The first experiment demonstrated a reduction in self-administered methamphetamine when those subjects were pretreated with either 0.3 or 1 mg/kg oxytocin, with a reduction in overall hyperactivity in the animals pretreatment with either 0.1, 0.3, or 1 mg/kg of oxytocin [49]. There was also no demonstrable difference in extinction rates among the treatment, vehicle, and control arms [49]. In all, these findings suggest there may be a role for oxytocin in the treatment of stimulant use disorder methamphetamine type in humans, though further study is warranted [49].

3.4. Carson and Hunt et al.

Taking their prior research one step further, with the effects of oxytocin on methamphetamine self-administration, conditioned place preference, and hyperactivity being well-established in prior rodent models, Carson et al. sought to identify specifically where in the brain oxytocin was producing its effects [51].
Rats were divided into treatment and control groups using a similar model as their prior research into oxytocin’s effects on reducing methamphetamine-induced hyperactivity. The treatment group was administered oxytocin before methamphetamine administration [51]. Following methamphetamine dosing, the study subjects were observed for their overall locomotor activity [51]. Immediately after this observation period, the rats’ brains were harvested and brain sections were prepared to highlight nuclei that stained positive for oxytocin and c-Fos, which was used as a marker for overall neural activity [51]. Then, these sections were analyzed for overall nuclei staining positive for c-Fos, oxytocin, or both c-Fos and oxytocin to identify the specific localization of the drug action [51].
Consistent with prior research, study results indicated an overall increase in locomotor activity induced by methamphetamine with attenuation of that activity seen with oxytocin pretreatment [49,51]. However, in this analysis, the rats demonstrated mild sedative responses to oxytocin relative to controls which peaked within the hour following oxytocin administration [51]. This could be a reason why there was a decrease in the self-administration of methamphetamine. In an immunohistological analysis, the results suggested that oxytocin stimulated activity in the hypothalamus and amygdala [51]. Additionally, in the NAc, median preoptic nucleus, and paraventricular thalamic nucleus, methamphetamine and oxytocin appeared to have an additive rather than inhibitory effect on the overall activation [51].

3.5. Baracz and Parker et al.

Baracz et al. sought to identify changes on the cellular level of the oxytocin receptors (OTR) located within the subthalamic nucleus (STh) and NAc following chronic methamphetamine self-administration and subsequent extinction in rat models [52].
During this study, rats were divided into methamphetamine exposure and control groups [52]. While in the study apparatus, the subjects were allowed the freedom to press one of two levers over hours long sessions spanning five days. One lever delivered either intravenous methamphetamine or saline and the other lever did nothing [52]. Following the acquisition of the conditioned response, the rats underwent an extinction period lasting a minimum of ten days [52]. Then, blood was collected from the study subjects to quantify plasma oxytocin and corticosteroid (CORT) levels. At the same time, brain tissue was harvested to identify OTR and corticotrophin-releasing factor (CRF) via immunofluorescence [52].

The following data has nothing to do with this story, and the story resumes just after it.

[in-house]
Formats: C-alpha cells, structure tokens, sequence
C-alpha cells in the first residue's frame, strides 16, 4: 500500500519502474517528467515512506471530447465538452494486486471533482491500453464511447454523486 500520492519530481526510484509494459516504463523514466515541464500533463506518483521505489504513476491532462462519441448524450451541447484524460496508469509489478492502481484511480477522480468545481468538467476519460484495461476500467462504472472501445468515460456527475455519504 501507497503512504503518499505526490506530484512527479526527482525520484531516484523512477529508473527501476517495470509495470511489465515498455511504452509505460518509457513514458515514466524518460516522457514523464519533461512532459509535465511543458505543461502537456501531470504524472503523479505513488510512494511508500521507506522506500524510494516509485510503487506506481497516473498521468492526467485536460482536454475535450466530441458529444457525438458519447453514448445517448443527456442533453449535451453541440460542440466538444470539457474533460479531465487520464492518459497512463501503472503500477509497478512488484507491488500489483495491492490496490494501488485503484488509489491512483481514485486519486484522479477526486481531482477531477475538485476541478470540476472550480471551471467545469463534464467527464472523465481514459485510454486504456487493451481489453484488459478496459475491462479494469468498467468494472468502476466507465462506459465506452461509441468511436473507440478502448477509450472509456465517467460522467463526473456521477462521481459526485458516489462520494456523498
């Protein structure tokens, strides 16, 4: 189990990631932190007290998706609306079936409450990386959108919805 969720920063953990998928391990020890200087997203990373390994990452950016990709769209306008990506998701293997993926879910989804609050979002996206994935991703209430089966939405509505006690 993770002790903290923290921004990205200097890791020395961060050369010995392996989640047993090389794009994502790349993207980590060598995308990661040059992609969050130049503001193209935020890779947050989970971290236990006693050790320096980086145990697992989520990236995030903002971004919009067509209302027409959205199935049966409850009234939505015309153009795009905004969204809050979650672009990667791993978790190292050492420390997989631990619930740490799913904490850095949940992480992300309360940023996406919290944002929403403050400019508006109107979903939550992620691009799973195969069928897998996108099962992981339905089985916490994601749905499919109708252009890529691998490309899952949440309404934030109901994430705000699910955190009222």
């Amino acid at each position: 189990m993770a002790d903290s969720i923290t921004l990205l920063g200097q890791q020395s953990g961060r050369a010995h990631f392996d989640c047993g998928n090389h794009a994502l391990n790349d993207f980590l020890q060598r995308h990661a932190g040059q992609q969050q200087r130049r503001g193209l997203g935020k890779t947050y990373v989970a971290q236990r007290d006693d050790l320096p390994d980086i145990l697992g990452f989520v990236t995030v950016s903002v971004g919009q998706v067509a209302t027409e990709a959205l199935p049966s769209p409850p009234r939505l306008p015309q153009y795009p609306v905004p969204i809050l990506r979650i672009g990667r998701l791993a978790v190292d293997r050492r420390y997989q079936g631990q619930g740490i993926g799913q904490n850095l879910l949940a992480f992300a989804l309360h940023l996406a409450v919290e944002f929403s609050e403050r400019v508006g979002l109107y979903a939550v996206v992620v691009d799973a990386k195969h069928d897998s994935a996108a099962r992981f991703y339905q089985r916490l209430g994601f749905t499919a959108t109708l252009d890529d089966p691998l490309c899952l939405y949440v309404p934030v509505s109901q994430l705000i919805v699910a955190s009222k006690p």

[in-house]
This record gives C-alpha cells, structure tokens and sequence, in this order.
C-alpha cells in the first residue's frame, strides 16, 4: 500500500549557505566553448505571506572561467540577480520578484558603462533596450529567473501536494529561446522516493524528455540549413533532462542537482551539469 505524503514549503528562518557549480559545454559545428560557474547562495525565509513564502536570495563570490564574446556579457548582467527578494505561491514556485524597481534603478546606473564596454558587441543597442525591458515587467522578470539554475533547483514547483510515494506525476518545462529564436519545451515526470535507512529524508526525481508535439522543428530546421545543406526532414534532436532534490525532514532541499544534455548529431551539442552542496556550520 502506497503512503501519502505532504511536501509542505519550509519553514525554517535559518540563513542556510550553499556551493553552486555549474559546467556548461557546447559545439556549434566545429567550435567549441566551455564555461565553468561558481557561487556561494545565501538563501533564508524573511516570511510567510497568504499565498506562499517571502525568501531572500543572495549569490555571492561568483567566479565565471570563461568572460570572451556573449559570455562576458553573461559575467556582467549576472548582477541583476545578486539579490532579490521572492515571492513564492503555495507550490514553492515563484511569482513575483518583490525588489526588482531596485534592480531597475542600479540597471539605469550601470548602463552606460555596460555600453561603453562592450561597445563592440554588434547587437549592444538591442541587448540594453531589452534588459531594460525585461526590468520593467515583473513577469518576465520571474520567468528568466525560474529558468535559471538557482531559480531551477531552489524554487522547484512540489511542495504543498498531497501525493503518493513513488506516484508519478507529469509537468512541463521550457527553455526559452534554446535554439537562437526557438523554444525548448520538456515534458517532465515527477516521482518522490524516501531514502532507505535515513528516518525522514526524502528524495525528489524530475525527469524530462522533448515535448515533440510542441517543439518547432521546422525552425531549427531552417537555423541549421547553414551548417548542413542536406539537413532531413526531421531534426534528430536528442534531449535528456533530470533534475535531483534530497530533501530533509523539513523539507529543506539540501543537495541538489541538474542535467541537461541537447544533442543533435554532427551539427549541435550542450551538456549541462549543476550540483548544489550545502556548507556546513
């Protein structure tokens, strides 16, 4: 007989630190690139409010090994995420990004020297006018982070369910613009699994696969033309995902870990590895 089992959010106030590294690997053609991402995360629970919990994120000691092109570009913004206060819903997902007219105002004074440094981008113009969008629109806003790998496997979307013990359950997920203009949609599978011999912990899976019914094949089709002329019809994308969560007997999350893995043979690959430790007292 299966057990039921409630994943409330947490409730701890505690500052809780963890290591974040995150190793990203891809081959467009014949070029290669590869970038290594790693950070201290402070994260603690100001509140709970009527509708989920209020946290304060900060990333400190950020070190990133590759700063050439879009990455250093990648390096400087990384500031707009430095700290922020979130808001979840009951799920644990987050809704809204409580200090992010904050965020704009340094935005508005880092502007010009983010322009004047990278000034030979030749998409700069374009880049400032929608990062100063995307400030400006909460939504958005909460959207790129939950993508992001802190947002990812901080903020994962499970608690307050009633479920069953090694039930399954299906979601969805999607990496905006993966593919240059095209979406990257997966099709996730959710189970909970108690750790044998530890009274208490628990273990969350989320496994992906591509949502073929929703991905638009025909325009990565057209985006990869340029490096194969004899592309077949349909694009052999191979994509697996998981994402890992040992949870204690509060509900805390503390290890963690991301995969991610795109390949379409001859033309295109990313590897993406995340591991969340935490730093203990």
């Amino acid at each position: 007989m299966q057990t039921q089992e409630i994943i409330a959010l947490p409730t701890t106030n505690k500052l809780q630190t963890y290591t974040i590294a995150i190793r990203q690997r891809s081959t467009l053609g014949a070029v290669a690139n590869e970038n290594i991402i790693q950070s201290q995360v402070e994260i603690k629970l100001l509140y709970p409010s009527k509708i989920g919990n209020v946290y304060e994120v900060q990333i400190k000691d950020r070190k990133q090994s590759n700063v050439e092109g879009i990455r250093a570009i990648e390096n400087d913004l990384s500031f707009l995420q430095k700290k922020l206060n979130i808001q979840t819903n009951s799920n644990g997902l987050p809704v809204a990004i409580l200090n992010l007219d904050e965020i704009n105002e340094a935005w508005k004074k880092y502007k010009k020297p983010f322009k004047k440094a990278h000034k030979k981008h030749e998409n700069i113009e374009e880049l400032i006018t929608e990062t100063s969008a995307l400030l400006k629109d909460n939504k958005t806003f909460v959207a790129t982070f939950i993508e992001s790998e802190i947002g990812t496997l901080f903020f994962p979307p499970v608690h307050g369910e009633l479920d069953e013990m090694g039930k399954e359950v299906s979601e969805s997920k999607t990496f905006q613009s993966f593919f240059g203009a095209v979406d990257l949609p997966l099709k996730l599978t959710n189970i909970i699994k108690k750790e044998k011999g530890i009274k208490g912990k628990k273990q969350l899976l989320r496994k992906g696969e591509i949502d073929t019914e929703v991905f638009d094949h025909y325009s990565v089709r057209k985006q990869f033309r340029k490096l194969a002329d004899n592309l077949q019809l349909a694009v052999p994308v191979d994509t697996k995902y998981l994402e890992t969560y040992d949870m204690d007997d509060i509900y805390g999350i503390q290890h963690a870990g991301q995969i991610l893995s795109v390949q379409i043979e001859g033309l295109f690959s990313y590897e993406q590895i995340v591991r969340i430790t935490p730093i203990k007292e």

Unsurprisingly, the rats in the methamphetamine exposure group demonstrated rapid acquisition of methamphetamine self-administration relative to the saline controls, along with an overall higher level of locomotor activity, which plateaued on the third day of methamphetamine exposure and remained stable over the following seventeen days [52]. In blood analysis, plasma oxytocin was significantly elevated in the methamphetamine-exposed groups relative to the control groups, while no significant differences in CORT concentration were noted among the experimental arms [52]. The immunohistological analysis demonstrated a significantly higher density of OTRs in the NAc of the control groups relative to the methamphetamine group. At the same time, there was no significant difference in OTR density among the STh specimens [52]. Interestingly, the cumulative methamphetamine intake among study subjects was unrelated to OTR fiber density observed in either the STh or the NAc [52]. In terms of optical analysis, there were significant differences in CRF levels in both the STh and Nac in the treatment groups; however, this was inconsistent with the staining of the brain samples, which demonstrated no significant differences among specimens [52].
This study was the first to demonstrate a decrease in OTR density in the NAc along with elevated plasma oxytocin following repeated methamphetamine exposure, both with plasma concentrations remaining elevated and with OTR density slowly returning to baseline following extinction, all of which points toward a modulating effect of oxytocin on methamphetamine abuse [52].

4. Stauffer et al. and Possible Clinical Efficacy

Stauffer et al. designed a randomized, double-blind control trial to evaluate the effects of oxytocin used with enhanced motivational group therapy on male patients with stimulant use disorder methamphetamine type and a history of sexual interactions with other men (MSM) [55]. All study participants received motivational interviewing group therapy (MIGT), an equal number of subjects in each group being randomly assigned to receive either adjunct oxytocin or a placebo [55]. OT was given intranasally to the subjects. This study involved six sequential group therapy visits, each with a monetary incentive [55]. This study’s primary endpoint was MIGT session attendance with secondary outcomes as follows: group cohesion, anxiety, craving for methamphetamine, use of methamphetamines, and continuous ECG throughout the individual MIGT sessions [55].